Freddie Mac’s housing inventory, along with the number of homeowners filing forbearance agreements, increased at substantial rates in the first half of 2010. Freddie Mac’s non-performing loan portfolio posted high double-digit growth for the first half of 2010, when compared with the same period last year. See the following article from HousingWire to learn more.
The number of Freddie Mac “foreclosure alternatives” completed in the first half of 2010 increased 123% from the same period in 2009, but for all its efforts, the government-sponsored enterprise (GSE) is still taking on record numbers of housing inventory.
Year-over-year, Freddie’s single-family portfolio increased 84.2% and the multifamily portfolio doubled. Monday morning’s quarterly results reveal a 655% increase in forbearance agreements, where distressed homeowners simply get more time to begin paying back the mortgage. These forbearance agreements numbered 21,673 at the end of the first half of 2010, up from 2,869 at the end of the first half of 2009.
In a sign that 2010 is the “year of the short sale” for the GSE, the number of short sales completed by Freddie Mac totaled 22,117, up nearly 180% from 7,914 in the first half of 2009. In addition, completed loan modifications increased 133% to 95,658 in H110 from 40,226 in H110.
The only alternative to decrease was payment plans, which totaled 16,216 in H110, down 9.2% from H109.
The foreclosure news comes as Freddie Mac reported a $4.7bn net loss in the second quarter of 2010, narrowed from a $6.7bn net Q110 loss.
The Federal Housing Finance Agency (FHFA), acting as Freddie’s conservator, will submit a request to draw down an additional $1.8bn through the senior preferred stock purchase agreement with the Treasury Department to cover a net worth deficit at the company.
Freddie had a $1.7bn net worth deficit as of the end of the quarter, reflecting a total comprehensive loss of $400m and the dividend payment of $1.3bn to the Treasury on the senior preferred stock. The $400m loss attributable to Freddie reflects accumulated other comprehensive income (AOCI) of $4.3, which partially offset the $4.7bn net loss.
Freddie also reported the value of its REO portfolio increased more than 84% year-over-year in Q210.
At the end of Q210, the Freddie Mac REO portfolio was valued at nearly $6.3bn — $6.23bn in the single-family properties and $70m in multifamily properties. That’s up 84.37% from a combined portfolio of $3.4bn at the end of Q209 — $3.4bn in single-family properties and $35m in multifamily.
The year-over-year increases come at the same time as Freddie experienced double-digit increases quarter-over-quarter. The single-family portfolio increased 15% from $5.4bn in Q110 and the multifamily portfolio increased nearly 23% from $57m during the same time, for a total portfolio increase of 15.17% from $5.47bn since March 31.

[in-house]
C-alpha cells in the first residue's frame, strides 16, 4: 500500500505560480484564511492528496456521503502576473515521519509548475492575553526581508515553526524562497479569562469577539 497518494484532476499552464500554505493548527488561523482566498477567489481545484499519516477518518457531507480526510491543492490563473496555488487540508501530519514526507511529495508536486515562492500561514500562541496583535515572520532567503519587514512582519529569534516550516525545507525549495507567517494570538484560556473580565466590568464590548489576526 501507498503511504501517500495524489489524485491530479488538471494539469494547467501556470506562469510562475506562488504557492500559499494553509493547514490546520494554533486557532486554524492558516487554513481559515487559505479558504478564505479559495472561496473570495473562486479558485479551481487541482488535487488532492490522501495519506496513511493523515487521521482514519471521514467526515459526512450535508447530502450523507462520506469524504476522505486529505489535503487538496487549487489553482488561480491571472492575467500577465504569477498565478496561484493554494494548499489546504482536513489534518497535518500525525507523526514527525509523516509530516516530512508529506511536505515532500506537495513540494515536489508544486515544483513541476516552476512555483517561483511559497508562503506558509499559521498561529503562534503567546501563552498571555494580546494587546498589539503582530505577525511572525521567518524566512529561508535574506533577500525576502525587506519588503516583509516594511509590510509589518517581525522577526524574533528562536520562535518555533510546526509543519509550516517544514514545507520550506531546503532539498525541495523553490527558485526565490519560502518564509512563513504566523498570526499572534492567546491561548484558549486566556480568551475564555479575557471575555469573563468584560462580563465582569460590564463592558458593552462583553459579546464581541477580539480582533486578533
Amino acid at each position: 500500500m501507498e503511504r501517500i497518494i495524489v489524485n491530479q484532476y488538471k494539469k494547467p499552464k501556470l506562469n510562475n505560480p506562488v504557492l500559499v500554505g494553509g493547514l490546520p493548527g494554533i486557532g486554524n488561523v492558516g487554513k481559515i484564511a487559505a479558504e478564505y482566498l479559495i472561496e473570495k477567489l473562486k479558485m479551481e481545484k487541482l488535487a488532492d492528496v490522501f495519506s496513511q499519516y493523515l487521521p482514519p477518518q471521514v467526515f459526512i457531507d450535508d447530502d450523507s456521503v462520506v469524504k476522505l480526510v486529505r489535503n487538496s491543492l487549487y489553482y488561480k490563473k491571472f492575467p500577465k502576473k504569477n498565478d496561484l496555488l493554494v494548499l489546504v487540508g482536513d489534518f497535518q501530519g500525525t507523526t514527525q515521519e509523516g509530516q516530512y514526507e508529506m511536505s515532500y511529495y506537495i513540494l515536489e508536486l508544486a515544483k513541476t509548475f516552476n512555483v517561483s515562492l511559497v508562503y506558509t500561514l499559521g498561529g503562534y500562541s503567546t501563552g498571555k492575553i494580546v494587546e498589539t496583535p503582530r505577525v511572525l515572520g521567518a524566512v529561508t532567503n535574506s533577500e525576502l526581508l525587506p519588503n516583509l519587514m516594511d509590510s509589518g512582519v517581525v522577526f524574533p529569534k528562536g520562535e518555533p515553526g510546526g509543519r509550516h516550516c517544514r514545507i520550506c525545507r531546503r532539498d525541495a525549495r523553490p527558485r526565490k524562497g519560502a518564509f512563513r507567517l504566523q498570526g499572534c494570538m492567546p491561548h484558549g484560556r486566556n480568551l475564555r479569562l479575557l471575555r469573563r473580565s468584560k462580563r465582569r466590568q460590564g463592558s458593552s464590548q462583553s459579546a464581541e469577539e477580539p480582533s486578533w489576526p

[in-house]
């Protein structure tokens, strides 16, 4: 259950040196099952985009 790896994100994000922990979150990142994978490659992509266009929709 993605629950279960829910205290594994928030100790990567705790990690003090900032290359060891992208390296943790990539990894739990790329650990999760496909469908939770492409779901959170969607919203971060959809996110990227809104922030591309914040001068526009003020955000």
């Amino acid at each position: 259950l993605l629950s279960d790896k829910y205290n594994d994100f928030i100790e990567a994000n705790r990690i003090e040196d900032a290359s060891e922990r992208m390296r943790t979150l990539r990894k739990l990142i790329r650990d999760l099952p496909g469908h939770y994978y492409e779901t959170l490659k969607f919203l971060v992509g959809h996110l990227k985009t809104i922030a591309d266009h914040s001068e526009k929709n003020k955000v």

The total number of REO properties at the end of H110 was 62,190, up 79% from 34,706 at H109. Freddie disposed of 26,316 in Q210, up 60% from 16,443 REO properties in Q209. For the first half of 2010, REO dispositions totaled 48,285, up nearly 58% from 30,627 dispositions through H109.
But Freddie’s REO operations reported income in Q210, reversing the downward trend of operations expense in previous quarters. Freddie reported REO operations income of $40m in Q210, compared to an expense of $159m in Q110. For the first half of 2010, Freddie’s REO operations were an $119m expense, down more than 62% from the first half of 2009’s expense of $315m. Full-year REO expense in 2009 was $307m.
Freddie said the improvement to its REO operations show properties are being sold above previous estimates.
Non-performing mortgages are also on the rise. Freddie said the value of its non-performing loan portfolio was $112.4bn at the end of the first half of 2010, up 1.6% from Q110’s value of $110.64bn and up 56% from $72.17bn at the end of the first half of 2009. The single-family delinquency rate was 3.96% down from 4.13% in Q110, the result of a slowdown in new delinquencies and higher volume of loan modifications and completed foreclosures. The multifamily delinquency rate was 0.28%, up from 0.25% in Q110, “reflecting continued weaker fundamentals, such as vacancy rates and effective rents, in certain markets, particularly in the Southeast and West regions.”
The aforementioned increases in short sales and other foreclosure alternatives increased total net charge-offs to $3.9bn, up from $2.8bn in Q110 and $1.9bn in Q209.
Last week, Fannie Mae reported its Q210 financial results — a net loss of $1.2bn in Q210, and more than doubling of REO single-family REO inventory.
This article has been republished from HousingWire. You can also view this article from HousingWire, a mortgage and real estate news site.